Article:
Demure and subtle are out, according to those carmakers who have come out of their styling shells. The automotive- design trend taking hold in some quarters is bold and full frontal, with larger-than-life grilles. Taking a leaf out of the Rolls-Royce book of colossal front facades, main-stream brands are getting in on the act.
Audi is in the vanguard of this megasized-maw fad, and its cars are instantly identifiable by the Single frame grille. This large, trapezoidal frame has become a familiar trademark of the four-ringed marque, but when it first appeared on Audi snouts about a decade ago it was a shocking departure from the norm.
BMW has also taken to the theme with gusto, riffing on its traditional kidney grille and seeing just how many variations it can come up with. The new M2, for instance, has a brutalist design with a squared-off kidney grille that goes against convention by not having a frame, leaving the front end looking somewhat unfinished. But the rhinoplasty causing the most controversy is the giant nostrils finding their way onto many modern BMWs.
These oversized grilles, which started with the BMW 4 Series, have offended and de-lighted in equal measure. They certainly can’t be ignored. The enormous grille of the new 7 Series luxury sedan draws maximum attention by being illuminated, while the Red Label model of the BMW XM high-performance SUV has a flamboyant, red-ringed grille that — depending on your viewpoint — either bravely pushes the boundaries or is outright kitsch.
One person’s bold and eye-pleasing design is another’s pig with red lipstick, but it certainly gets people talking about your cars. When interviewed about the company’s go-big-or-go-home designs, Franciscus van Meel, head of BMW M, was unapologetic about pushing the styling boundaries. He defended the polarising designs coming out of the Bavarian firm by saying cars that appeal to everyone are boring.
Controversial styling certainly hasn’t affected BMW’s sales, with the marque moving 2.4-million new units worldwide in 2022. Recently, BMW design chief Adrian van Hooydonk hinted the Bavarian automaker may pull back a little on the I-am-what-I-am-and-balls-to-what-they-think approach.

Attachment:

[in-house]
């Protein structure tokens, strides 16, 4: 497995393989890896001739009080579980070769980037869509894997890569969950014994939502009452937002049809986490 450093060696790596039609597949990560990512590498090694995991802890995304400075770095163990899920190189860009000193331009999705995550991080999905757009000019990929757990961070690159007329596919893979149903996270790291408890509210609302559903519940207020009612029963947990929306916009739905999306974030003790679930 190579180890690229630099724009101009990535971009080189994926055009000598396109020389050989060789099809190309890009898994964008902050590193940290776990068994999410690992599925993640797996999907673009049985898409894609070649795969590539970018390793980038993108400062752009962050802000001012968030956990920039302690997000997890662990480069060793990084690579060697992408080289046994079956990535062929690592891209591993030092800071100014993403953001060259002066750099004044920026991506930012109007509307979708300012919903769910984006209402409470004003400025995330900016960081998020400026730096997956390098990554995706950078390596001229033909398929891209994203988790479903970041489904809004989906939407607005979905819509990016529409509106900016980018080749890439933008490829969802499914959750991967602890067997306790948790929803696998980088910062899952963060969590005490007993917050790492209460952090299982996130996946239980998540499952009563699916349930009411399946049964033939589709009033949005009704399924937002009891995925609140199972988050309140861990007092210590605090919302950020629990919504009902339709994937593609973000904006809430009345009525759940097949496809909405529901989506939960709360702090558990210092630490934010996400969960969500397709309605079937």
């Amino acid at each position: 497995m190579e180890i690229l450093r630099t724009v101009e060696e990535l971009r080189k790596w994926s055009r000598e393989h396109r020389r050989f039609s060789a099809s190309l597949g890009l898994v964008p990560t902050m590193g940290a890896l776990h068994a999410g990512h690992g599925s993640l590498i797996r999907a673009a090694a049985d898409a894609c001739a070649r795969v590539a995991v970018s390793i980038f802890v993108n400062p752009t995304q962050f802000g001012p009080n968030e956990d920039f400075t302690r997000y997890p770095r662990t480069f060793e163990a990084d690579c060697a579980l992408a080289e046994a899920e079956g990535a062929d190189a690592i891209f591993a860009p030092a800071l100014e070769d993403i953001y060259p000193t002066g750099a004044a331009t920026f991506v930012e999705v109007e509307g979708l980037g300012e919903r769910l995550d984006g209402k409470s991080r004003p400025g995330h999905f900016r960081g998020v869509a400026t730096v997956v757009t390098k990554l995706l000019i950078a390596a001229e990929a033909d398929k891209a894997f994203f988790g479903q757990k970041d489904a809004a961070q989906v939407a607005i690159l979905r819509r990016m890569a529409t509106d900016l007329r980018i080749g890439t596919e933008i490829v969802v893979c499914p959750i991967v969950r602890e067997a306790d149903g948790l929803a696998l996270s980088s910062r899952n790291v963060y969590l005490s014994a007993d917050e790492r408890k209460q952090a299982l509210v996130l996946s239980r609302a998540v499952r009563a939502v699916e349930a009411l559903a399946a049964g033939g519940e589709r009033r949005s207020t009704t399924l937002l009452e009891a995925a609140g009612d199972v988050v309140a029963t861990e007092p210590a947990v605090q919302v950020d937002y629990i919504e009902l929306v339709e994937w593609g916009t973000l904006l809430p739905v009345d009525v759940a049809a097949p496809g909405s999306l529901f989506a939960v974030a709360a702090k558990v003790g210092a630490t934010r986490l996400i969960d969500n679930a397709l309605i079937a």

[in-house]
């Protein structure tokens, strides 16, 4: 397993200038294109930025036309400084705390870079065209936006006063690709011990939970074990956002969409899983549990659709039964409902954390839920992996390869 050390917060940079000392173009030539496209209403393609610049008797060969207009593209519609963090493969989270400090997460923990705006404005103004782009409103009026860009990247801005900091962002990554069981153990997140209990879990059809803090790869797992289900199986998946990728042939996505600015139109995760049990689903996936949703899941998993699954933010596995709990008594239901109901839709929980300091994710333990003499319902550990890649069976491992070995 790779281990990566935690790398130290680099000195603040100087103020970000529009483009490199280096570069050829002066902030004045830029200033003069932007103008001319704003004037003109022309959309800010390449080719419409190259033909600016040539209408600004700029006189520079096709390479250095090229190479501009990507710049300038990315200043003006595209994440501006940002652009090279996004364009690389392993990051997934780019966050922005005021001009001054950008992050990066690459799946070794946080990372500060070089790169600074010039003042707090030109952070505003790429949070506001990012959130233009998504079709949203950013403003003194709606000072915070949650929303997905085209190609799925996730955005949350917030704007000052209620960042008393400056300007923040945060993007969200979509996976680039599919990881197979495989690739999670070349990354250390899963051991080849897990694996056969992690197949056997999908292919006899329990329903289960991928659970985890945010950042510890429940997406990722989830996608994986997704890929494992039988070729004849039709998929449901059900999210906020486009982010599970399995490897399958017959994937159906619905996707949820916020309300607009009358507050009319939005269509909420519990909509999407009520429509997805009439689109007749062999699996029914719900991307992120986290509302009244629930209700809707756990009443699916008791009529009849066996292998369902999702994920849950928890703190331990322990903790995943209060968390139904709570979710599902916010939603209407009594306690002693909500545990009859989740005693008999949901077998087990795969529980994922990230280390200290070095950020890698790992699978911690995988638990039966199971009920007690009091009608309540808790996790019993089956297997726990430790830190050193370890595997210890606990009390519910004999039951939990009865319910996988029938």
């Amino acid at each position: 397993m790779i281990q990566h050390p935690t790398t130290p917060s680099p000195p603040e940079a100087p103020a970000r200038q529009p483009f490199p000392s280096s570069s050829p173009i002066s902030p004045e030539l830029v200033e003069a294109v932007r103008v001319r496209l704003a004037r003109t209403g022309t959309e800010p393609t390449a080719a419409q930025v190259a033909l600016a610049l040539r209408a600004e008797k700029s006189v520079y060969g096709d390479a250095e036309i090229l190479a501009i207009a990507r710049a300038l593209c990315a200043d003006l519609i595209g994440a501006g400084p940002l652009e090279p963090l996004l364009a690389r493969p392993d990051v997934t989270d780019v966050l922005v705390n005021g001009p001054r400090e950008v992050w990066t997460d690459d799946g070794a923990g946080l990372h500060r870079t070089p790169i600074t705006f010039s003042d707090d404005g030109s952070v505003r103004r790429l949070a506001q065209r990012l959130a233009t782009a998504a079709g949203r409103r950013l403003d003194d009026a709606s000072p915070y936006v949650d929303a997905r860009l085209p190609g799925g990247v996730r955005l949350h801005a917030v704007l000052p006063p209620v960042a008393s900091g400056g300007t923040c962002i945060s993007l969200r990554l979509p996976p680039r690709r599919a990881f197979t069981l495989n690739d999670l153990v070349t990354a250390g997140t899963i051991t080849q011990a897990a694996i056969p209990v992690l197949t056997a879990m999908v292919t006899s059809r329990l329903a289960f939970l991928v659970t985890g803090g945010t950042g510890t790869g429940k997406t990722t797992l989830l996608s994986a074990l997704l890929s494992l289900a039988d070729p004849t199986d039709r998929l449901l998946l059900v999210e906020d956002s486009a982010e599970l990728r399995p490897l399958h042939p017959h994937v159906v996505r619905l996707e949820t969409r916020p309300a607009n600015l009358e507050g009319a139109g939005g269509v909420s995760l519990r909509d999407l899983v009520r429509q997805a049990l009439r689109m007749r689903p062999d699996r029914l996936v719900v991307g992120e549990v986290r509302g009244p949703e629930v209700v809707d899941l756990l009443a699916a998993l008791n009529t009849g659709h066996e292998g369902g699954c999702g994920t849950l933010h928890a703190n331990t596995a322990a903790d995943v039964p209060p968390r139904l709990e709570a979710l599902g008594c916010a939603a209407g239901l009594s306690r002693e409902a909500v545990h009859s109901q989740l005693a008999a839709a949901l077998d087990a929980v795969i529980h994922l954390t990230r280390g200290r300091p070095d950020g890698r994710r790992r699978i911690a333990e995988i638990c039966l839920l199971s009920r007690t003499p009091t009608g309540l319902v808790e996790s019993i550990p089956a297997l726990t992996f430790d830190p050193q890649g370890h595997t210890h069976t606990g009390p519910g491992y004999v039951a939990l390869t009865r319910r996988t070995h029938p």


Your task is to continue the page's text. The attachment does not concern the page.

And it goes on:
Speaking to the UK’s Top Gear, he said a “cleaner” design is expected in BMW’s styling going forward. When it comes to the grille, he feels the brand has done everything from vertical and very slim to wide and very low, so it can basically do what it wants from here forward, as it has plenty of heritage to back it up.
Hyundai has given us an interesting twist on the gnashing-grille theme with its Palisade and Tucson SUVs, the former featuring a whale-shark-sized maw that looks like it could swallow a Hyundai i20 whole, and the new Tucson adopting “parametric” lights hidden behind a striking geometric radiator grille that are only visible when switched on.
Lexus is another brand that has not shied away from flamboyant front ends, and in recent years the eye-catching spindle grille has become the signature design across the range. This giant mesh has been an unmistakeable Lexus feature since it was first revealed on the LF-Gh concept model of 2011. It’s a braver, more challenging style from the once-conservative Japanese firm, even though the “Darth Vader” look has attracted its fair share of criticism. However, nothing quite prepared us for the new Lexus LX 600, a luxury SUV that looks like a giant electric shaver with its enormous chromed spindle grille. It even beats BMW for the flashiest automotive snout on display, and that takes some doing.
• From the July edition of Wanted, 2023.